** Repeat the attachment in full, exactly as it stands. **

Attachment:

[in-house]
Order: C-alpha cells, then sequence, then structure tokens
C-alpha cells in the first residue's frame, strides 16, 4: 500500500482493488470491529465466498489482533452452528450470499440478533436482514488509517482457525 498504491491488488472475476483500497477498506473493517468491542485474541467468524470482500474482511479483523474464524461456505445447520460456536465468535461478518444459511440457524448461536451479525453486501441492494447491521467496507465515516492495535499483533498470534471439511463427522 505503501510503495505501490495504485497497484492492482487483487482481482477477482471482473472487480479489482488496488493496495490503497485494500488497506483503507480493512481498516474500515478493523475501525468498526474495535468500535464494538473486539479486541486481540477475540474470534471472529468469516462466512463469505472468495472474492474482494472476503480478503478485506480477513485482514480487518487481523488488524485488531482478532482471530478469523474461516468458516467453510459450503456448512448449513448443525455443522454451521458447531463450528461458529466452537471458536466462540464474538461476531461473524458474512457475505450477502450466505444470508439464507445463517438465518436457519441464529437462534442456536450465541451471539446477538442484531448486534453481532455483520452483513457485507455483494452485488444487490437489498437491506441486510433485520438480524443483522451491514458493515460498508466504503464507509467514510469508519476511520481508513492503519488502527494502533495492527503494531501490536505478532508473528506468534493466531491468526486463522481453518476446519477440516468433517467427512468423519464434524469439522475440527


[in-house]
Order: C-alpha cells, then sequence, then structure tokens
C-alpha cells in the first residue's frame, strides 16, 4: 500500500482493488470491529465466498489482533452452528450470499440478533436482514488509517482457525 498504491491488488472475476483500497477498506473493517468491542485474541467468524470482500474482511479483523474464524461456505445447520460456536465468535461478518444459511440457524448461536451479525453486501441492494447491521467496507465515516492495535499483533498470534471439511463427522 505503501510503495505501490495504485497497484492492482487483487482481482477477482471482473472487480479489482488496488493496495490503497485494500488497506483503507480493512481498516474500515478493523475501525468498526474495535468500535464494538473486539479486541486481540477475540474470534471472529468469516462466512463469505472468495472474492474482494472476503480478503478485506480477513485482514480487518487481523488488524485488531482478532482471530478469523474461516468458516467453510459450503456448512448449513448443525455443522454451521458447531463450528461458529466452537471458536466462540464474538461476531461473524458474512457475505450477502450466505444470508439464507445463517438465518436457519441464529437462534442456536450465541451471539446477538442484531448486534453481532455483520452483513457485507455483494452485488444487490437489498437491506441486510433485520438480524443483522451491514458493515460498508466504503464507509467514510469508519476511520481508513492503519488502527494502533495492527503494531501490536505478532508473528506468534493466531491468526486463522481453518476446519477440516468433517467427512468423519464434524469439522475440527